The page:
Microsoft patch for JET flaw zero-day is ‘incomplete,’ Windows still vulnerable

Despite Microsoft patching a zero-day vulnerability in its JET Database Engine, you are not fully protected. Researchers at 0patch warned that Microsoft’s official patch was “incomplete.”

The Zero Day Initiative first revealed the flaw, which could lead to remote code execution, in September after Microsoft failed to patch it within the 120-day disclosure timeline. Within 24 hours, 0patch released a micropatch, as all versions of Windows contain the JET Database Engine.

Microsoft released a fix on October’s Patch Tuesday, but 0patch said Microsoft’s fix “only limited the vulnerability instead of eliminating it. We promptly notified Microsoft about it and will not reveal further details or proof-or-concept until they issue a correct fix.”

In the meantime, 0patch advised deploying a micropatch until Microsoft ships a proper fix.

NSA official Rob Joyce, who also happens to give some pretty awesome talks about Christmas light showstold the U.S. Chamber of Commerce that the NSA hasn’t turned up any ties to the claims made in the Bloomberg article, saying: “I have pretty great access, [and yet] I don’t have a lead to pull from the government side. We’re just befuddled.” He asked for anyone with knowledge of the Chinese implants to contact the NSA, FBI or Department of Homeland Security.

Pentagon discloses breach that affects 30,000 workers

Several days after the world learned that the Pentagon’s modern weapons systems are easy to hack, the Pentagon admitted to a breach of Department of Defense (DoD) travel records that compromised the personal information and credit card data of about 30,000 military and civilian personnel. The Associated Press said the number of people affected by the breach could increase as the investigation continues.

A Russian-speaking gray hat has been breaking into vulnerable MikroTik routers to patch them. Although he claimed to have disinfected and added firewall rules to as many as 100,000 routers, there are still hundreds of thousands of vulnerable MikroTik routers still infected and mining cryptocurrencies.

MikroTik released firmware patches six months ago — back in April — but Tenable Research recently revealed additional vulnerabilities, the “most critical of which would allow attackers to potentially gain fully system access.” Users were advised to upgrade to “RouterOS versions 6.40.9, 6.42.7 and 6.43,” as well as change default passwords.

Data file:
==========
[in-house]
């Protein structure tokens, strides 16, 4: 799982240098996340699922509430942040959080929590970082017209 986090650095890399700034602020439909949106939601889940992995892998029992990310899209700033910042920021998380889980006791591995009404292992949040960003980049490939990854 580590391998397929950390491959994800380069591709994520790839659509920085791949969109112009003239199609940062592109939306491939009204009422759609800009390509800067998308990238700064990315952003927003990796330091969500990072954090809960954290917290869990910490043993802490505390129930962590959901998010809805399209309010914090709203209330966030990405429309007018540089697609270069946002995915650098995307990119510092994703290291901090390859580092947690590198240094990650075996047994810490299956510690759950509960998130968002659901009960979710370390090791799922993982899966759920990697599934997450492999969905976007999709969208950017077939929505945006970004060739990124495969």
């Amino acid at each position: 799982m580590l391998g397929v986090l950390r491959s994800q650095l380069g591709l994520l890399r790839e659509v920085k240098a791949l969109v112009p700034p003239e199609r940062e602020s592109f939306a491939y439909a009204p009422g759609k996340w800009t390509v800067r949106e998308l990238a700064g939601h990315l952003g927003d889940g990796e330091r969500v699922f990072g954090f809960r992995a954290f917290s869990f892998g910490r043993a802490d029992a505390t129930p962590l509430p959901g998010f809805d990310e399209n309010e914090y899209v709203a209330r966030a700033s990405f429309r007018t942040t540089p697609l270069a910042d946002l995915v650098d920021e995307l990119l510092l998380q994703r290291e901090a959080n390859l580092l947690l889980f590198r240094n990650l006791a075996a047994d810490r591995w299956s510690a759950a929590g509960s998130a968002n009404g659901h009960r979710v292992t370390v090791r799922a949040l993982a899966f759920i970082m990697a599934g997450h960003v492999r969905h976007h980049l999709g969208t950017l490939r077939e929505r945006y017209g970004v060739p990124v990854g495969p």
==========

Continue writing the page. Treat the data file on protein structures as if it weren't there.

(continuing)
More than 9 million security cameras, DVRs, and NVRs open to remote attack

Sec Consult warned that millions “security cameras, DVRs, and NVRs” manufactured by Hangzhou Xiongmai Technology Co., Ltd. contain flaws that could allow an attacker to remotely take over the devices without much effort. You might have one of the devices and not know it, since other companies put their logos on the affected products. Researchers warned that the company failed to provide proper mitigations for Xiongmai devices vulnerable to RCE via “XMeye P2P Cloud.”

Senators demand to see copy of internal Google Plux memo

After Google announced it is finally putting Google Plus out of its misery — and oh, by the way, there had been a breach that the company opted not to disclose, three senators sent Google a letter (pdf) demanding to see a copy of Google’s internal memo that discussed the breach. In addition, the senators asked for written answers to seven other questions about the vulnerability and other potentially similar incidents that Google opted not to publicly disclose.

Facebook claims only 30 million users had access tokens stolen

In an update about the “View As” bug, Facebook revealed, “Of the 50 million people whose access tokens we believed were affected, about 30 million actually had their tokens stolen.” The post goes on to explain how the attackers pulled it off.

Don’t pull a Kanye

Kanye West accidentally showed the world his iPhone passcode while meeting with President Donald Trump. Despite cameras pointed at him from every angle, West didn’t stop to think before tapping in his passcode. Even worse than his OpSec was his idea of good security — locking his phone with 000000. Between his expressed views and showing off his passcode, people went nuts.

This article originally appeared on